1. Back in 2007, when the private equity fashion was in vogue, companies with ‘lazy’ balance sheet (i.e. buffer of cash) are marked for takeover.
  2. Home buyers leverage to the hilt and increase their debt servicing burden to the point that they have very little beyond what they absolutely need.
  3. As one of readers said, there’s a cult of efficiency in this modern world where everything have to be run at maximum efficiency with as little slack as possible.
  4. According to The Ultimate Suburban Survivalist Guide,

    Nothing is stored for very long in a supermarket, but then, with just-in-time inventory, nobody stores anything. Grain is produced and stored in the Midwest and shipped daily to the rest of the United States. The system we have now is a huge contrast to what the US did up until the 1980s. At one time, up to a year’s worth of grain was stored in elevators around the country. But now, very little is stored. We produce what we consume each year. So what’s plan B if somethign goes wrong? There’s no plan B.

  5. Modern retailers uses a just-in-time strategy “that strives to improve a business’s return on investment by reducing in-process inventory and associated carrying costs.”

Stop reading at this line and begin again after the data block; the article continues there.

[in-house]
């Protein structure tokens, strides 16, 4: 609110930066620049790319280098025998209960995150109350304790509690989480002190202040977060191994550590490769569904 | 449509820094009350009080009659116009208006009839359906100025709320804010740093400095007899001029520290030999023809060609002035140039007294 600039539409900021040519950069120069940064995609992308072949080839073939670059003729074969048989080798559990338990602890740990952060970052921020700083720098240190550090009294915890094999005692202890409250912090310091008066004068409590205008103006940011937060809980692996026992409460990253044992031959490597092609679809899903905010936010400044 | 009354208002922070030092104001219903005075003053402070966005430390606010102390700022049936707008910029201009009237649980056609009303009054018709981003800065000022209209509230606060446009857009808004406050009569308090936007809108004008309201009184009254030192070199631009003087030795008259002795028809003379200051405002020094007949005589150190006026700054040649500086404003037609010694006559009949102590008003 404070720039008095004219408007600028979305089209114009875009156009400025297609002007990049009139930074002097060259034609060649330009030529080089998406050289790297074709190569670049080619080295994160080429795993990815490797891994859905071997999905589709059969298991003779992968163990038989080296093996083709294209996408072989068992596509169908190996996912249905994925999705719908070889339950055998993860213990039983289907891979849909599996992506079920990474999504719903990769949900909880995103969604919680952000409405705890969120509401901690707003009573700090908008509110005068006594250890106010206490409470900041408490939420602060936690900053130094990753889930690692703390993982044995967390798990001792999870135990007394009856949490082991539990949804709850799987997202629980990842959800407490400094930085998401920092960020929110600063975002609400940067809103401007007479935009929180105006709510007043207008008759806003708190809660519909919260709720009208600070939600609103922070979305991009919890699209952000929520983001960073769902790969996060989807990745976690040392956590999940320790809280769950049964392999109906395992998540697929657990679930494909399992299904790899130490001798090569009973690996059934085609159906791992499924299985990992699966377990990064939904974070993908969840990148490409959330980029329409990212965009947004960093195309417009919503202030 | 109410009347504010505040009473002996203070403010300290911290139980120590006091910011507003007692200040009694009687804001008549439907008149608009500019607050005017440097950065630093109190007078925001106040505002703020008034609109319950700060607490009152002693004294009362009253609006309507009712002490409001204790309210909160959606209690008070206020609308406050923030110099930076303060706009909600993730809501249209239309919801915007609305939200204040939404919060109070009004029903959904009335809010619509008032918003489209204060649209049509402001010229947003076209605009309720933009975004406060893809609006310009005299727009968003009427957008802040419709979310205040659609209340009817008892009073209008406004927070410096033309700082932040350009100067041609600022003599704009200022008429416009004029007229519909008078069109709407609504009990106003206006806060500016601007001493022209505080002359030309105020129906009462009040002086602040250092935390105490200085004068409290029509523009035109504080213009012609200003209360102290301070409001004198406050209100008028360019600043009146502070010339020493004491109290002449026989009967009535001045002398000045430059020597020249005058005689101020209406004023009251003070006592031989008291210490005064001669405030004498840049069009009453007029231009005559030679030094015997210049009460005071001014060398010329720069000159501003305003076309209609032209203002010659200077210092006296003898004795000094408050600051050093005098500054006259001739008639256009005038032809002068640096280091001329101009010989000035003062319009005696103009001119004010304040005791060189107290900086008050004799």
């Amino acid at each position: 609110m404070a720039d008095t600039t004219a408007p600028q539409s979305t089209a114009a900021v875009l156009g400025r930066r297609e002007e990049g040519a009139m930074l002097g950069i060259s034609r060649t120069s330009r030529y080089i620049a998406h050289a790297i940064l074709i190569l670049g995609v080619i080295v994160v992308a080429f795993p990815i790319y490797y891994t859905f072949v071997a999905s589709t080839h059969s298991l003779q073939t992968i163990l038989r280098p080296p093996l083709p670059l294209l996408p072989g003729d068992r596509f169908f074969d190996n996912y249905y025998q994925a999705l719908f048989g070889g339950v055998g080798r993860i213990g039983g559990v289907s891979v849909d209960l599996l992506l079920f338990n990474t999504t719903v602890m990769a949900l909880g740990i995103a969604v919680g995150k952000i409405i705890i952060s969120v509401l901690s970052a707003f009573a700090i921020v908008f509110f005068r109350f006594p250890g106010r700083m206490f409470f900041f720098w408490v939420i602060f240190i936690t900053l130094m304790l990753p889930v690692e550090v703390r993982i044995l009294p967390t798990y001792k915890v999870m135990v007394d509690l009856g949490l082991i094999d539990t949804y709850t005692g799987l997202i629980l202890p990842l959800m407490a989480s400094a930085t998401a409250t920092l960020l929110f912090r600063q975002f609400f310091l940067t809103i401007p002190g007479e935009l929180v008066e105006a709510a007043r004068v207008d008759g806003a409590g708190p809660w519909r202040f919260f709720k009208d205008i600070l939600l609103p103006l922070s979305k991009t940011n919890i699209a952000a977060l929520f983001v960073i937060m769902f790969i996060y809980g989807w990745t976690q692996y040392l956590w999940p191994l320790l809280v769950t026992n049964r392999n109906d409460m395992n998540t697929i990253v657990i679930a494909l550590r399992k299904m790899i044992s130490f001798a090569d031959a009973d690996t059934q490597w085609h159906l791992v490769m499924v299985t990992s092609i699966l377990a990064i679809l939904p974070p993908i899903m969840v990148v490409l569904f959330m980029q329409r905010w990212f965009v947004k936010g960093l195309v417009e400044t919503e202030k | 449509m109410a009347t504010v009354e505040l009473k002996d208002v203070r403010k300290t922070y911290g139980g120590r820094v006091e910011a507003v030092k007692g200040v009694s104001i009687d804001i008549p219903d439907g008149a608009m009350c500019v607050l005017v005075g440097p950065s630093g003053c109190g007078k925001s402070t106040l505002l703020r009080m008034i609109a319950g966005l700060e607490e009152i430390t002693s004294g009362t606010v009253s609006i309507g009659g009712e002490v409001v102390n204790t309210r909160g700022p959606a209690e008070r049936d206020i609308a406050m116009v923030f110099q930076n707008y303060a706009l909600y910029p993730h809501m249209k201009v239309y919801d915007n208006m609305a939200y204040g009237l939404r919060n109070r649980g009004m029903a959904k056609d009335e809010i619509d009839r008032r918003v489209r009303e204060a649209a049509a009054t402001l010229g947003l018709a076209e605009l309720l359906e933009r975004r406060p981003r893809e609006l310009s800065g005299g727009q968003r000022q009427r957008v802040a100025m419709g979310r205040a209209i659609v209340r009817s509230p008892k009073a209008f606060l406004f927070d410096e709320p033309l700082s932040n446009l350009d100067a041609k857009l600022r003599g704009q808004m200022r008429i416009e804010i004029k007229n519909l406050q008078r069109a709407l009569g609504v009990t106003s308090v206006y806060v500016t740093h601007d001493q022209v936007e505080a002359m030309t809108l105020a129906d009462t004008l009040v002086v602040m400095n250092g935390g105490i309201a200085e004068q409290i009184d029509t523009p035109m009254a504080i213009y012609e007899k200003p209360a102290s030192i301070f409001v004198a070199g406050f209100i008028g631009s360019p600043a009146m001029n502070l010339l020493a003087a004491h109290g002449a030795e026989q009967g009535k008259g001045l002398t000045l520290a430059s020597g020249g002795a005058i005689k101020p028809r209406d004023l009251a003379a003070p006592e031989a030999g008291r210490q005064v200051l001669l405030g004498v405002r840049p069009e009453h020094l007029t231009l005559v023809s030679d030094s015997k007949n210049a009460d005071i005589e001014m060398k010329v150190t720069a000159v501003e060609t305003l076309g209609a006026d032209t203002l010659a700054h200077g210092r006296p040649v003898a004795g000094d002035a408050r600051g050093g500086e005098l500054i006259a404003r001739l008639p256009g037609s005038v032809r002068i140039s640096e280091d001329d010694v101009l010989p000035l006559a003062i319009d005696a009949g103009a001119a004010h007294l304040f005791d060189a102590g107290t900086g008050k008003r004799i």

6. If you are a professional, you will notice that most people around you have very little time buffer. Every slice of slack time will be eliminated quickly by meetings, deadlines and pressure to produce more and more output in less and less time.
  7. Many investor uses margin lending, CFDs and other forms of leverage to ‘maximise’ their returns.

We can go on and on with more and more examples. As you would have noticed by now, modern society disdains the idea of having any slack. Every buffer must be eliminated and utilised. The usage of every penny and second of time must be maximised to produce some kind of output. Even economies are structured that way. The Australian economy, for example, is one of high leverage. In the labour market, it was not long ago that there were cries of “skills shortage.” Also, as we wrote in Black Swans lurking around Australia?s banking system, Australian banks are concentrating their risk on mortgages, in their quest for maximising profit.